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Josephine Baker and Katherine DunhamDances in Literature and Cinema$
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Hannah Durkin

Print publication date: 2019

Print ISBN-13: 9780252042621

Published to Illinois Scholarship Online: May 2020

DOI: 10.5622/illinois/9780252042621.001.0001

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The Dancer as Translator

The Dancer as Translator

Dunham’s Ethnographic Memoirs

Chapter:
(p.47) Chapter Two The Dancer as Translator
Source:
Josephine Baker and Katherine Dunham
Author(s):

Hannah Durkin

Publisher:
University of Illinois Press
DOI:10.5622/illinois/9780252042621.003.0003

This chapter investigates Katherine Dunham’s book-length ethnographies, Journey to Accompong (1946) and Island Possessed (1969), as autobiographical narratives that document the origins of her cross-cultural artistry. These texts recount Dunham’s experiences as a dance anthropologist in mid-1930s Jamaica and Haiti, shortly before she postponed her academic training to pursue a career on the stage and screen. Like Baker’s narratives, both works are highly reflexive and ambiguous and thus deserve recognition within an African American women’s autobiographical tradition. They position Dunham as a self-conscious narrator who immerses herself physically in the cultural practices that she has been assigned to record. Both texts therefore shed light on a much wider lifelong project, namely, Dunham’s attempt to legitimize Caribbean cultures by incorporating their dance rituals into concert dance.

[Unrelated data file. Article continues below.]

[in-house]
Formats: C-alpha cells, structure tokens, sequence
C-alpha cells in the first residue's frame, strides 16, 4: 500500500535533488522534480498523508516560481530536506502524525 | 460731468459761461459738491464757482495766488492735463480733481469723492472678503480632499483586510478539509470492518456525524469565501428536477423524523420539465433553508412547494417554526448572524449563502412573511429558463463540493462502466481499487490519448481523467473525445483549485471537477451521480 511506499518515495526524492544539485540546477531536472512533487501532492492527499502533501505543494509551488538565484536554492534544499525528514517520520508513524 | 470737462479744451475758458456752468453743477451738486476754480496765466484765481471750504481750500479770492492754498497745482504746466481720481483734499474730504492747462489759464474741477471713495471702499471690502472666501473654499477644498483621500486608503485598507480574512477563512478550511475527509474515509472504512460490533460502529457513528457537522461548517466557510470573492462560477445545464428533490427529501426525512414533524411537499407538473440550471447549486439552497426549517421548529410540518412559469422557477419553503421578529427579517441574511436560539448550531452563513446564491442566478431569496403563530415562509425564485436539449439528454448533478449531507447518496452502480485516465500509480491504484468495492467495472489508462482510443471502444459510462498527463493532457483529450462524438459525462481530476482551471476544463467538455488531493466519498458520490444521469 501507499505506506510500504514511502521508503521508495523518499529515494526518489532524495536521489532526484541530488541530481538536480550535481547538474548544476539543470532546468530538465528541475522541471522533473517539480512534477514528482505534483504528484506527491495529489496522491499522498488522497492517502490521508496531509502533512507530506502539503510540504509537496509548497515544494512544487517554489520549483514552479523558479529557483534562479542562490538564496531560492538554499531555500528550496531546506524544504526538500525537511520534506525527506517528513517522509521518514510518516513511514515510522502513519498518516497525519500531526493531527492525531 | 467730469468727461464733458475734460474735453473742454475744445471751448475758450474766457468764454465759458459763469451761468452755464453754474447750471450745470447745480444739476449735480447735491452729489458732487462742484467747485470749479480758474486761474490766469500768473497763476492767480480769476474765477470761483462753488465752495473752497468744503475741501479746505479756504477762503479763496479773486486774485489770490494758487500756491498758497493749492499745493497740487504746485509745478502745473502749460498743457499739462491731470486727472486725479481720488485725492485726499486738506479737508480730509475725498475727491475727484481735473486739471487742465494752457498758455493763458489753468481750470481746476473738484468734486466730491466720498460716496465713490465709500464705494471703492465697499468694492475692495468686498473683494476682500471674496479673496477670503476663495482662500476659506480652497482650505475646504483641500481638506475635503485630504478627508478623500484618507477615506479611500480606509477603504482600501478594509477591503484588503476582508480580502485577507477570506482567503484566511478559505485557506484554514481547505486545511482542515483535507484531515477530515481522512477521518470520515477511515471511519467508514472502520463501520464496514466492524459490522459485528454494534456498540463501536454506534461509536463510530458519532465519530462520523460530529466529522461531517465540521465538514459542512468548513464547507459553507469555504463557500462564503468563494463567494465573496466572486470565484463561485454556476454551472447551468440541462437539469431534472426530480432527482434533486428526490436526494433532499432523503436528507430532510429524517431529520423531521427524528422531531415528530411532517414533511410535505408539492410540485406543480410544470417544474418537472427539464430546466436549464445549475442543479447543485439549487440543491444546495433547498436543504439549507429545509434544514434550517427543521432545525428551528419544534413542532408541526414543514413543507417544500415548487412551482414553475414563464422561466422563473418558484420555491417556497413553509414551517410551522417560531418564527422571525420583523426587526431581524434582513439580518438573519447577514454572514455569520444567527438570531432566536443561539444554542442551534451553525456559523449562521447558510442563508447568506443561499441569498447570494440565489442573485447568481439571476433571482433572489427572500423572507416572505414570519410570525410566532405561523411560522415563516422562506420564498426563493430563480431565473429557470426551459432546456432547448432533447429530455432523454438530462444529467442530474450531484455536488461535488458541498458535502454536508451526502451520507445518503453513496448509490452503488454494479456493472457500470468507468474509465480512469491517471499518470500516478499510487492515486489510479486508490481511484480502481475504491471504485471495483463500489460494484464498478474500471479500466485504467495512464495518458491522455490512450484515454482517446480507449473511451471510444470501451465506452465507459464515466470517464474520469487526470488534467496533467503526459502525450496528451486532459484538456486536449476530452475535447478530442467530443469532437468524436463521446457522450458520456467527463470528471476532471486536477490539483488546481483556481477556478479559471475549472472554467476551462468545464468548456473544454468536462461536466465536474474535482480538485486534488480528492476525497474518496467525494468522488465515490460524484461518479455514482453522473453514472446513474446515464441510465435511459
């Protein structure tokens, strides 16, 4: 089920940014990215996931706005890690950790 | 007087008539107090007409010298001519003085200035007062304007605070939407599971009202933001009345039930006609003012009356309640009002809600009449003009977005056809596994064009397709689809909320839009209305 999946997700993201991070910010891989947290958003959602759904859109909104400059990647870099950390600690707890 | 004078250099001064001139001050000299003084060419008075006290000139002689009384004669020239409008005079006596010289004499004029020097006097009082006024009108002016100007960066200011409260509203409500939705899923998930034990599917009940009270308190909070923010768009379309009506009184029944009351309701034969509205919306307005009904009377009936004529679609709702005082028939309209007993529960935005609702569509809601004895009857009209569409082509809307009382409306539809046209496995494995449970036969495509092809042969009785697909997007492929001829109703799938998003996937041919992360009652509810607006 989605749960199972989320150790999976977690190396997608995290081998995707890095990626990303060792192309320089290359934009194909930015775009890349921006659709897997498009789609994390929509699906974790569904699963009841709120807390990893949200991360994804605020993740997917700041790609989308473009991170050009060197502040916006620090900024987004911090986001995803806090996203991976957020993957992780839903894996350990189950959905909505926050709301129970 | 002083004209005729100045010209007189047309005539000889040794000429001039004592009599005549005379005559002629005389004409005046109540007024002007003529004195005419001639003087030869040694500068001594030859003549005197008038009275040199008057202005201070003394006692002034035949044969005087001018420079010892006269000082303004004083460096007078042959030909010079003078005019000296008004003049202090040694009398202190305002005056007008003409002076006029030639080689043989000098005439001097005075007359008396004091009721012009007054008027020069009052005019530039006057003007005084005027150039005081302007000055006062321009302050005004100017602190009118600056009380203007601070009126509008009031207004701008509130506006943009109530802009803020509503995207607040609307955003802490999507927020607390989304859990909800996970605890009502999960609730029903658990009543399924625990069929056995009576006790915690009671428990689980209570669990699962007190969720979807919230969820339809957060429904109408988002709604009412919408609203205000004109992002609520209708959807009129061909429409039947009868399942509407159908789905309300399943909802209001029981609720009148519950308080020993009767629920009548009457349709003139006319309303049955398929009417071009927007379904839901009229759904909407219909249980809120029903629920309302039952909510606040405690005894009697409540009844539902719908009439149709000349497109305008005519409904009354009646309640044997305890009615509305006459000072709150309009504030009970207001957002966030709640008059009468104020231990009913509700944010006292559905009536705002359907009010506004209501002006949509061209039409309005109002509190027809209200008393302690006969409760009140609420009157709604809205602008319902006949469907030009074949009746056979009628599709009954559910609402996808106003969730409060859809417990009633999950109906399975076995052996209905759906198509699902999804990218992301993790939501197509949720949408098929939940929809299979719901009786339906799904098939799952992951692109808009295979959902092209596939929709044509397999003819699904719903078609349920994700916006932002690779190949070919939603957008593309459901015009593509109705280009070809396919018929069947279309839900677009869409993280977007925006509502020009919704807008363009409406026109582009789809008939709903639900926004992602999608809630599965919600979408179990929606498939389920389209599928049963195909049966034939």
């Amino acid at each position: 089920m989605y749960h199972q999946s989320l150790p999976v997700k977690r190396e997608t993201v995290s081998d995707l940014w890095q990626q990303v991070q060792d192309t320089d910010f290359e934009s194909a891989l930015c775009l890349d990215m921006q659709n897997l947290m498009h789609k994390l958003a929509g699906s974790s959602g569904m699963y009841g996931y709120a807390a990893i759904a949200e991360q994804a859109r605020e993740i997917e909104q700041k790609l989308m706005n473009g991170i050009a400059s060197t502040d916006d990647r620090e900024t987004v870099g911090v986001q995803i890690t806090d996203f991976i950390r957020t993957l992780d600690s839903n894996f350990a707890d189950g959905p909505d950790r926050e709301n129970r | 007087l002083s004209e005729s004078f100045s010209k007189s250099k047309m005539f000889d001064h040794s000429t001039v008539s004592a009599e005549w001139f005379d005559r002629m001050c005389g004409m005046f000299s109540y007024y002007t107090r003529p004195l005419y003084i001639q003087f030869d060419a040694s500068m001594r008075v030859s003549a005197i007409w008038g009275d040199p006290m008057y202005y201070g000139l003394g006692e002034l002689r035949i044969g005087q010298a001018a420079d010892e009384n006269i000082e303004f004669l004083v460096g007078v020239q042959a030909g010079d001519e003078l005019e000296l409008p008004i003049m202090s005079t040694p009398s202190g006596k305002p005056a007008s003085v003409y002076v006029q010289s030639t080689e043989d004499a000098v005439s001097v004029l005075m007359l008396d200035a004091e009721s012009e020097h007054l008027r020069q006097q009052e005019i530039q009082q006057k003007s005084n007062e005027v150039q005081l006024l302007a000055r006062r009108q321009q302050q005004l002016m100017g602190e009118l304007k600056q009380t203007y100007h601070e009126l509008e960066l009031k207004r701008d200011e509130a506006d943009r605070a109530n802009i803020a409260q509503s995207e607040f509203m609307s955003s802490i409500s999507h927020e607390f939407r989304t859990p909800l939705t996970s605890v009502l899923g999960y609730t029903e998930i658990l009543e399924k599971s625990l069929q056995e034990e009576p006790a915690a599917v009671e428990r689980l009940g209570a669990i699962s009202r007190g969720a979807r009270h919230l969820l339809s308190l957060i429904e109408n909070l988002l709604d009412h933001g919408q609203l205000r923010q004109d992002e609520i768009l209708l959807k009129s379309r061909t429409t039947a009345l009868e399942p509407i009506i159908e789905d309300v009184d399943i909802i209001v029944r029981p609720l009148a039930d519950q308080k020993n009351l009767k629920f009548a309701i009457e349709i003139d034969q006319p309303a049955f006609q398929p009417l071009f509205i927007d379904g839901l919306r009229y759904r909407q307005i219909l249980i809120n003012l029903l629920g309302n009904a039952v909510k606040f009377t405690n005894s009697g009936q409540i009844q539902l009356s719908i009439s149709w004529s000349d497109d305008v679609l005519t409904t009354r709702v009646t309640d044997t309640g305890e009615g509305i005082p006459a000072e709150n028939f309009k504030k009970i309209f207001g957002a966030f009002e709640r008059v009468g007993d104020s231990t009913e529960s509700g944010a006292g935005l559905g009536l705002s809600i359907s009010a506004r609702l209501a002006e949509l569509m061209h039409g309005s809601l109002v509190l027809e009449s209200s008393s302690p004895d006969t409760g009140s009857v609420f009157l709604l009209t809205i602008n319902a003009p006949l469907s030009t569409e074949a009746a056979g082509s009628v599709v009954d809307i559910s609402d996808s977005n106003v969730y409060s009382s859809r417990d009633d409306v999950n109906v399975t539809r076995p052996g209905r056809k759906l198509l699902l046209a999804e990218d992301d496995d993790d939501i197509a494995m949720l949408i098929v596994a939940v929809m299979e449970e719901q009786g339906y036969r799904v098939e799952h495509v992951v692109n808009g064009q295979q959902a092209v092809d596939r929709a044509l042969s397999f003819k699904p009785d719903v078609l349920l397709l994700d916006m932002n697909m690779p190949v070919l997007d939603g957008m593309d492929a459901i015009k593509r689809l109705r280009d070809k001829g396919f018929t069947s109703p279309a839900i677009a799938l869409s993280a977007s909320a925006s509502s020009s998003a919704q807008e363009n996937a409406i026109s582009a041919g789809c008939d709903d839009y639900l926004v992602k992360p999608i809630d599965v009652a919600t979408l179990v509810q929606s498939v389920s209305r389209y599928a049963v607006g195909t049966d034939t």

Keywords:   Katherine Dunham, Journey to Accompong, Island Possessed, anthropology, autobiography, Haiti, Jamaica, vodou, dance, African American literature

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